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Hi All,

I and my partner got a 13 week-year-old female V last Saturday - Skye.

We are seriously questioning whether we have made the right choice, are able to train her correctly, and can facilitate her needs now considering the working lifestyle that we have, and having her now, the reality has kicked in...

I have read through most of the topics in relation to crate training on here and on other forums - have tried most things so far: lavender toys/positive reinforcement/toughing it out/covering the crate/longer periods/little and often/ nothing seems to be working... As soon as she is put in she barks, howls, and cries incessantly - does not stop. We left the house yesterday to go shopping for just over one hour and were told by our neighbors that she did not stop barking the whole time.

She is not toilet trained either. Peeing and pooing in the house at all different times. We are trying to rectify this - but she is still doing it...

The main issue lies with our working hours (i am a Police officer and my partner is a chef). I work shift work - earlies, lates and nights and can be away for 10-12 hours sometimes. My partners' shifts are less, more around 8-9, but are also not fixed, 9-5 work. We were trying to dovetail our rotas so that at least one of us would be at home with maybe a 1-2 hour gap in between. However, some days we have seen that we are both working at the same time and therefore will be out of the house for 8-9 hours. We were informed by our breeder that V's can be left alone this long with training - however, as we all know now, and after having read forums now we have her - we can only really leave her for maybe 1-2 hours tops at her age and level of training (which is none existent at this time)

Further, I am unsure of other peoples' experiences - but when she is awake and not in the crate she demands so much attention, will not leave our sides. I have never said NO or GET DOWN so much in my life. We are of course trying our best to train her with positive reinforcement (treats etc.) however, she just does not seem to be listening. We are wanting to keep her downstairs and not upstairs, with this, as soon as we go upstairs she whines and barks the same as if she is in the crate - of course, I know this is due to separation anxiety at this stage, however, we are finding it all of sudden incredibly difficult to complete normal household tasks - even taking shower or going to the toilet is stressful due to listening to the constant - and extremely LOUD - barking and howling.

We have spoken to our neighbours (we live in a mid-terrace), apologised in advance. They state that it is fine and not to worry, however it cant be OK. She is so loud and constant - I would not feel this way; in particular one of our neighbours works from home.

My partner has been in tears the last 2 days and is feeling as though we should rehome her as we are unsure we are able to train her effectively due to our working hours and all of the above. I still want to give it at least 2-3 weeks, as i have read that this is normal and most V owners state that it does get easier in time. However, with our working hours we do not have the luxury of time and lack of sleep etc. This weekend coming we are both working all day - we have provisionally arranged for a dog sitter to cover this for now whilst we try and engineer our rotas better for the upcoming weeks - but of course, this is now coming at an unforeseen expense.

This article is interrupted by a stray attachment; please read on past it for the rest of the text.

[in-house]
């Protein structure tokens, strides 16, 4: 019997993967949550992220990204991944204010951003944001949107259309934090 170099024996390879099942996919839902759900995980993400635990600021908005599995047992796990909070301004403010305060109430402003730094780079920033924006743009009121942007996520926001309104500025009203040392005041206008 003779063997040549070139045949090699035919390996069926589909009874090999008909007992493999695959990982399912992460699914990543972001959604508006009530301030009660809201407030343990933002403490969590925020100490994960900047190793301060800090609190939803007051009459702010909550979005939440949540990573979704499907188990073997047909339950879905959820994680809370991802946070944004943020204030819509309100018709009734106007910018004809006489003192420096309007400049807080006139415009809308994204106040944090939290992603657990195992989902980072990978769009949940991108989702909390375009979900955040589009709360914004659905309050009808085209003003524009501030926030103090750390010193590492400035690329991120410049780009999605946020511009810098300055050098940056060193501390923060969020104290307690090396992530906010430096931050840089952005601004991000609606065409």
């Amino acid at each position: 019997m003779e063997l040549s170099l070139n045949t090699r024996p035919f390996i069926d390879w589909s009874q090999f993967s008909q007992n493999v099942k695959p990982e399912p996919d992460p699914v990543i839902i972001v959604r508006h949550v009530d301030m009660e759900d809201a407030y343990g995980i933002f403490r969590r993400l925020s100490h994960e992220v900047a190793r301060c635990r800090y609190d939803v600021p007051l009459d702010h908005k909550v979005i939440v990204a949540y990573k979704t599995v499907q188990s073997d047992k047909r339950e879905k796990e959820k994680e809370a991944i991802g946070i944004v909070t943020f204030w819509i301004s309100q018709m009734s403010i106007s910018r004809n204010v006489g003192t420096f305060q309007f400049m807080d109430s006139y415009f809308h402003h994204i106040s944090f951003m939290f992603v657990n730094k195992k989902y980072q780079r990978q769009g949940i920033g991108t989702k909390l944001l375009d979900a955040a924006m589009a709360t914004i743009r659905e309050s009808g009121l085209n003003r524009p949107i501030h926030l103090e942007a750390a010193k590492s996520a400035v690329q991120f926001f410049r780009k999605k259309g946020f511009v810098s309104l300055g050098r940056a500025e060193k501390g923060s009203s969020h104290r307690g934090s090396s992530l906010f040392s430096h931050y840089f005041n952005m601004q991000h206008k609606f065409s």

So PLEASE - all advice is welcome re crate training, tolilet training, and all else that applies whether we should keep Skye and push on or we should find her a more suitable home.

What should we do??

We love Skye, she is beautiful and I know will be a great dog - we just cannot see the light at the end of the tunnel at the moment and it is already beginning to have an effect on my partners' mental health - we question whether our home and we as owners are right for her.

Thank you in advance.
Andy
 

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Well, a pup that young will not be able to "hold it" for 8 hours. Maybe an hour.
You need at minimum to find someone that can let the pup out at least once an hour . Then spend some play time with the pup.

I could add. a lot more, but I will not.Read into this as you wish.
 

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sometimes a puppy is just not a right decision in our lives. it can happen, and in my view the sooner you can correct it the better for the pup and for you too. reputable breeders tend too take back dogs, no questions asked. if it is not the situation here local vizsla rescues should be able to help to find a new home for the puppy.
 

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Discussion Starter · #4 ·
Well, a pup that young will not be able to "hold it" for 8 hours. Maybe an hour.